John de Silva - the Master of Nurti
John de Silva, a familiar name. Is it or isn't it? There is a John de
Silva hall behind the National Art Gallery. Who is this John de Silva? I
guess many of you know the answer.
He was a playwright (writer of plays) and a play-producer, in an era
long past in what is called the Tower Hall era. You would have read
about the Tower Hall last month (December 11). In that account, two
playwrights were mentioned. Charles Dias and John de Silva. The latter
was the older of the two.
John de Silva's birth and death anniversaries are both in January.
So, this is an appropriate time to write about him.
He was born 155 years ago on January 13, 1857. His parents were
Christians; his paternal ancestral name was Makalandage. His first
school was Christian College, Kotte, one of the two leading English
schools at the time - the other was in Baddegama - and the only boarding
school in the country. Christian College is now Jayewardenepura Maha
He next went to the Colombo Academy in Pettah which later became
Royal College. Sinhala was not taught in schools then. Through his close
association with Pundit Batuwantudawe, he gained a good knowledge of
Sinhala. By the age of 20, he was a teacher at St. Joseph's College.
Later he taught at Wesley College.About this time, when he was a
teacher, a company of actors from Bombay, the Elphinston Dramatic
Company led by K. M. Baliwalla, a Parsee actor-director, staged their
plays in Colombo. The rich and not so rich, came to see these plays
which had plenty of Hindustani and Gujarati songs.
The audience loved them, and the theatre-going public grew in numbers
with each performance during the Company's six-month stay here.
Soon our own people started writing and producing plays like the
Baliwalla plays. C. Don Bastian was one of the main playwrights whose
name has come down the years. John de Silva too started going to the
Not only did he become a theatre-fan, but he also started writing
His first play, Natarajah was staged in 1886. He was not yet 30 years
then. This was followed by Dascon, the story of the love affair between
the Portuguese General and the Sinhala princess Samudra Devi. His third
play Ramayana was staged on May 31, 1891 at the Floral Hall, the best
hall for staging plays. It was staged again on June 5.
That night the Floral Hall caught fire. The curtains, stage sets and
costumes were all destroyed. The rumour was that someone, or some group,
jealous of John de Silva's success had set fire to the hall. He was
shocked and sad, then angry. His anger turned into disgust, and he
decided to give up writing and producing plays.
Later that same year he published that ill-fated play under the title
Sita Haranaya - Abduction of Sita and sub-titled Ginigath Ramayana -
Ramayana that caught fire.
The subtitle caught the people's eye and fancy and the play came to
be known by that name while Sita Haranaya was soon forgotten.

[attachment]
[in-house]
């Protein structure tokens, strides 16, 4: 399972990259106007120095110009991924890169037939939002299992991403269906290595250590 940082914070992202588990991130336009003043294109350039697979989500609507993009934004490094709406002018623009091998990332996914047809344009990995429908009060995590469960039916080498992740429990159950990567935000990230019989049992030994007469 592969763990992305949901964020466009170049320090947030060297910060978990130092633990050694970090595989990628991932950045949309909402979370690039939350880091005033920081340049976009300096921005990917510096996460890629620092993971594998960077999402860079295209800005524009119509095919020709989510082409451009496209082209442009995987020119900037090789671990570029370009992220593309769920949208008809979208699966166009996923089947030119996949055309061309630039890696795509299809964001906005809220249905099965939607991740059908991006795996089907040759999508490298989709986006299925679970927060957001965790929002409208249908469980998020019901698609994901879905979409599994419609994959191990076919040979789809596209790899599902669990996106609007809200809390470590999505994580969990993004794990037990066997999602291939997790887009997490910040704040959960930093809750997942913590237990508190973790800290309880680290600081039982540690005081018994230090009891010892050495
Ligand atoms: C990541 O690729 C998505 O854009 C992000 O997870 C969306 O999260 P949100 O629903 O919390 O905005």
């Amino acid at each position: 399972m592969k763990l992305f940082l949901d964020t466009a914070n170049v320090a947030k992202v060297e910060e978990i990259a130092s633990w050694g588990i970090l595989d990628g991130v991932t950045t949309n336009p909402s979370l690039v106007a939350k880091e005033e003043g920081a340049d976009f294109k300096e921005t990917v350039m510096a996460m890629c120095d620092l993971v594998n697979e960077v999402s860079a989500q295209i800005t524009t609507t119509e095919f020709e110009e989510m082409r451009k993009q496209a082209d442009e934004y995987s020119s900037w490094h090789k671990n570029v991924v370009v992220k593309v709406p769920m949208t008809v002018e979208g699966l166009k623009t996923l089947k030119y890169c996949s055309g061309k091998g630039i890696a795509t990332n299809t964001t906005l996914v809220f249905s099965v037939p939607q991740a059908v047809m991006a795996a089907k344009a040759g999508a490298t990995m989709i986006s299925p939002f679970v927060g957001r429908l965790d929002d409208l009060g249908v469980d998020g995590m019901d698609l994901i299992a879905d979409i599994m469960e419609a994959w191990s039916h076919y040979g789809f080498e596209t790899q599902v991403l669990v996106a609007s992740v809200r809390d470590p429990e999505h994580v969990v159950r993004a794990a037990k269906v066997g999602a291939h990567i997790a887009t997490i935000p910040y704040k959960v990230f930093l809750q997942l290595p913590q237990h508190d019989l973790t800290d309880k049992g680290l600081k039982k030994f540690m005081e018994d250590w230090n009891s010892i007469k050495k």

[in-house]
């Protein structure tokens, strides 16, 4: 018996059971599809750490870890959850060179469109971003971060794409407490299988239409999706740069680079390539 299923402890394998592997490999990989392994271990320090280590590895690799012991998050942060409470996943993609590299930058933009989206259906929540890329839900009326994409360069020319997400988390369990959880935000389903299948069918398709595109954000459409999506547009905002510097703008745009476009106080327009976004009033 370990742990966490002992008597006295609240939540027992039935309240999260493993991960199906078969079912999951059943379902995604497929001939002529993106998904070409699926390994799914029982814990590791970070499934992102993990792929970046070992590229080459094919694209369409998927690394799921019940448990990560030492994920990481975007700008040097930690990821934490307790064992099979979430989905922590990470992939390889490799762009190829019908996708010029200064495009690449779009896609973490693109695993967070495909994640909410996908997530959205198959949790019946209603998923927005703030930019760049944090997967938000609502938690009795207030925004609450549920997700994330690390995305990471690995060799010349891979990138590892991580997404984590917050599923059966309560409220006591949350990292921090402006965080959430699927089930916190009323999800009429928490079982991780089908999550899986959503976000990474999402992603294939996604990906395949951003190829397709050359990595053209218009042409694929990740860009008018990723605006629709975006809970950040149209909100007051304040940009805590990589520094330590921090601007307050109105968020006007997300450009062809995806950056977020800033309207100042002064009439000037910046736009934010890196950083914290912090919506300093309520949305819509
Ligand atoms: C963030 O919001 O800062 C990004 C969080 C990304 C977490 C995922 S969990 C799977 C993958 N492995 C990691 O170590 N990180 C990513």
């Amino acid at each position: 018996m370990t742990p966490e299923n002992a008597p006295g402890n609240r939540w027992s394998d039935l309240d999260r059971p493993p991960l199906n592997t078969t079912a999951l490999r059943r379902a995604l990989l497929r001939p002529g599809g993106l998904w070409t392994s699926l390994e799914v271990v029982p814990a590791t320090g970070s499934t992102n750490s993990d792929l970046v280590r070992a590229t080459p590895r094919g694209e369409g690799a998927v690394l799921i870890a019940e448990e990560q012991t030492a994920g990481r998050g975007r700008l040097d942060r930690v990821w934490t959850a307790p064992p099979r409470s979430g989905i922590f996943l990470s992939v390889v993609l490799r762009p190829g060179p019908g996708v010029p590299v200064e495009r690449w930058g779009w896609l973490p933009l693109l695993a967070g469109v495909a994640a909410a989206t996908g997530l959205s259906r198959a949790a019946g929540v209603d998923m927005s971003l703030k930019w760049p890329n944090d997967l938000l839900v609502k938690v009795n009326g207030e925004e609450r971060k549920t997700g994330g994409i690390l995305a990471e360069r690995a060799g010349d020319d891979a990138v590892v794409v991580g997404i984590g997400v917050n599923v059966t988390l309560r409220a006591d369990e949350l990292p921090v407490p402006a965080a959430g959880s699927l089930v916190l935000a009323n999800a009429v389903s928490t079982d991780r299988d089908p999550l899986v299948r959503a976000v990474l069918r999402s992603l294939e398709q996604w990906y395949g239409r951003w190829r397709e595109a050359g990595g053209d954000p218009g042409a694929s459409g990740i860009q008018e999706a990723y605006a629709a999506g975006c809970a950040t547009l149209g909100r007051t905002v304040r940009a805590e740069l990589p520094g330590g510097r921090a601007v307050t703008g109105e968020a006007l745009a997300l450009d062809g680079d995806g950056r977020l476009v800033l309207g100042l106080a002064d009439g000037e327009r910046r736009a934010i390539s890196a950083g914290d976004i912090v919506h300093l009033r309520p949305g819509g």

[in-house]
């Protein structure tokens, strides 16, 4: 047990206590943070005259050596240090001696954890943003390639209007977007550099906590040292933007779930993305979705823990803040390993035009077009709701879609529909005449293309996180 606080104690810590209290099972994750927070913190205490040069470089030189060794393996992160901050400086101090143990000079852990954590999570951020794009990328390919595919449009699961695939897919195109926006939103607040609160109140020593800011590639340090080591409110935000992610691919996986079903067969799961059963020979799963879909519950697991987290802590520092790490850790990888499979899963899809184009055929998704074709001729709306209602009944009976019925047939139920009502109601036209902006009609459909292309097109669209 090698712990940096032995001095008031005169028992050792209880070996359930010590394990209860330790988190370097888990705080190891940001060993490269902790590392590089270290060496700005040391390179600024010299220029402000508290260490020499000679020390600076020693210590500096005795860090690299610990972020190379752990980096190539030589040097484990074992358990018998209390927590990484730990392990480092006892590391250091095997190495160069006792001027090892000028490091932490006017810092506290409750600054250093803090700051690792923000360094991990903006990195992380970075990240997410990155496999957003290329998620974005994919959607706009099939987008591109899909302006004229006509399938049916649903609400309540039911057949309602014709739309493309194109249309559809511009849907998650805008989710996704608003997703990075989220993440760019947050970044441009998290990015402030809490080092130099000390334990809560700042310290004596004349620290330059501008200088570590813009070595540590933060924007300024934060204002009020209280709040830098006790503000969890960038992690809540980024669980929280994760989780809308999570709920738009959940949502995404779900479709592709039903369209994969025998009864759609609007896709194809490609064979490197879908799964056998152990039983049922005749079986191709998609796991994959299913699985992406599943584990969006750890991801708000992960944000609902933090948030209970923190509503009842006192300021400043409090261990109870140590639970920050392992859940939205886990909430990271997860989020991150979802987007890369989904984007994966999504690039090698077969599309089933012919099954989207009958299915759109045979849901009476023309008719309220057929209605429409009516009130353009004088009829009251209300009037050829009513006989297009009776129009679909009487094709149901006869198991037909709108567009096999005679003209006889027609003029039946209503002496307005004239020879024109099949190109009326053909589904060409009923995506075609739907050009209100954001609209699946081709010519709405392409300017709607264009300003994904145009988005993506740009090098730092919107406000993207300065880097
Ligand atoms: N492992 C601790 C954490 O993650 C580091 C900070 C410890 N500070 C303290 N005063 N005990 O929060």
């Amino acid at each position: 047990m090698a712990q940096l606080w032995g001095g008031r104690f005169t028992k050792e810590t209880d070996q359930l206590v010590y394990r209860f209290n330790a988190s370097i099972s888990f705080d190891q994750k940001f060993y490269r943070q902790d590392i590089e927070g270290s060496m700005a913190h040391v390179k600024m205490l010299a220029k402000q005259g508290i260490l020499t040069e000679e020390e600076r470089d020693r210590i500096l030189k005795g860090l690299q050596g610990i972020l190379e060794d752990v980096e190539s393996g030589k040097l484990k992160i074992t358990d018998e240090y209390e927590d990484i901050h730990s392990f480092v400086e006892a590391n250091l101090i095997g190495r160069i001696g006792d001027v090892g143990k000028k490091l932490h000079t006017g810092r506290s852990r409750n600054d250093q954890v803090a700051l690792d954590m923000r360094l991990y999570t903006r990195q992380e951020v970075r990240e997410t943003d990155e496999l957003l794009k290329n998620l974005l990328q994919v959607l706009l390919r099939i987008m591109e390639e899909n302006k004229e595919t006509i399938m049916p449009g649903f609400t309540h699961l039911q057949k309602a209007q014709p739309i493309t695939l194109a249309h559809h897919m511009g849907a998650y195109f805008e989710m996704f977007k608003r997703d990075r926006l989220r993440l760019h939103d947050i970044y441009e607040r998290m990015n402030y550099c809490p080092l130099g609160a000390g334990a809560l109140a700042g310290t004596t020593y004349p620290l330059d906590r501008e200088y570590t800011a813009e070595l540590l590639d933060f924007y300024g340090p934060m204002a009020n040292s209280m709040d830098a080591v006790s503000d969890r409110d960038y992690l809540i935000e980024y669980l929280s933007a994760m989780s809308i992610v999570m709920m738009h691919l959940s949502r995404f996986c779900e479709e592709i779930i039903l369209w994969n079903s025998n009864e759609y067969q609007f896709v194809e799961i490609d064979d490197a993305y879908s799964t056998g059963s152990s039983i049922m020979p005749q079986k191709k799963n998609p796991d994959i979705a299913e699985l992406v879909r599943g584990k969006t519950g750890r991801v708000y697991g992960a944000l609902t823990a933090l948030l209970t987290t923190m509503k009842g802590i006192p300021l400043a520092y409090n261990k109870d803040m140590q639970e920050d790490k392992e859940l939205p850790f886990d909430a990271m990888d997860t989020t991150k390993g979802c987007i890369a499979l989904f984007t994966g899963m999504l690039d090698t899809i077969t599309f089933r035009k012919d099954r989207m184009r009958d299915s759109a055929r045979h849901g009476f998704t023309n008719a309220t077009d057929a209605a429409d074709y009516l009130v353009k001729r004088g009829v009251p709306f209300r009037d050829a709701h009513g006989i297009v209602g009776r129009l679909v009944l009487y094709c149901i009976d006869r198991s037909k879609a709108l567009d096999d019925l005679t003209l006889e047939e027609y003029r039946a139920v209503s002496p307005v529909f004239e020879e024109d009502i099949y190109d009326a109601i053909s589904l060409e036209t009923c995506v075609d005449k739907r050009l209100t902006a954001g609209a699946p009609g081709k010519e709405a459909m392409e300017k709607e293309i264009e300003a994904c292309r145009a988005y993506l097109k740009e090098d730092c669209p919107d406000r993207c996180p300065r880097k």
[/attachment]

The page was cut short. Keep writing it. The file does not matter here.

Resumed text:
Giving up play-writing, John de Silva joined Law College and passed
out as a proctor. His practice as a proctor must have brought him a good
income, but the call of the theatre was too strong and he started
writing plays again.
After more than 10 years, his new play Siri Sangabo was staged in
The staging of Siri Sangabo was the beginning of his second and more
successful period as a playwright and producer. The song Danno Budunge
is still sung and still loved after 109 years it was first sung on stage
by the three princess Sanghamitta, Sanghabodi and Gotabhaya as they were
approaching Anuradhapura. It has become part of our national heritage.
songs that became popular and were sung long, long after they were first
sung on stage are Vessantara Raja Puthe from the play Vessantara and
Amba Damba Naarung Kesel Del sung by Hanuman in Ramayana.
After the success of Siri Sangabo, his group of actors - there were
actresses then - became professionals under the name Arya Subhoda Natya
Saba. By then John de Silva had become a Buddhist and a devotee of the
Hindu gods Vishnu and Kataragama.
John de Silva wrote plays based on Sanskrit plays. Shakespeare's
plays such as Othello and Hamlet, and on stories from our own history.
He wrote plays not only to entertain the public, but also to inspire
in our people, a pride of our heritage and a love for the country.
In his own way, he was contributing to the national movement to
regain our independence. He was among the Sinhala leaders arrested and
jailed during the riots of 1915.
The plays John de Silva wrote and all other musical plays of this
class are called Nurti. 'Tower Hall Plays' is another name for these
plays because they were staged at the Tower Hall.
So, when we speak of John de Silva and his nurti, the Tower Hall
immediately comes to mind. But John de Silva had been producing plays
for 25 years before the Tower Hall was built.
What is more, for nearly a decade after the Tower Hall was built, his
plays were not staged there. But from 1920 right through the 1930s the
Tower was the venue for his plays.
The last play he wrote was Nagananda based on a Sanskrit play. He
wrote this in 1919.As I said at the beginning, John de Silva's death
like his birth was in January. He had injured his foot while swimming in
the sea. Being a diabetic the wound had been fatal. He passed away,
after a brief illness, on January 28,1922. He was 65 years old at the
time of his death.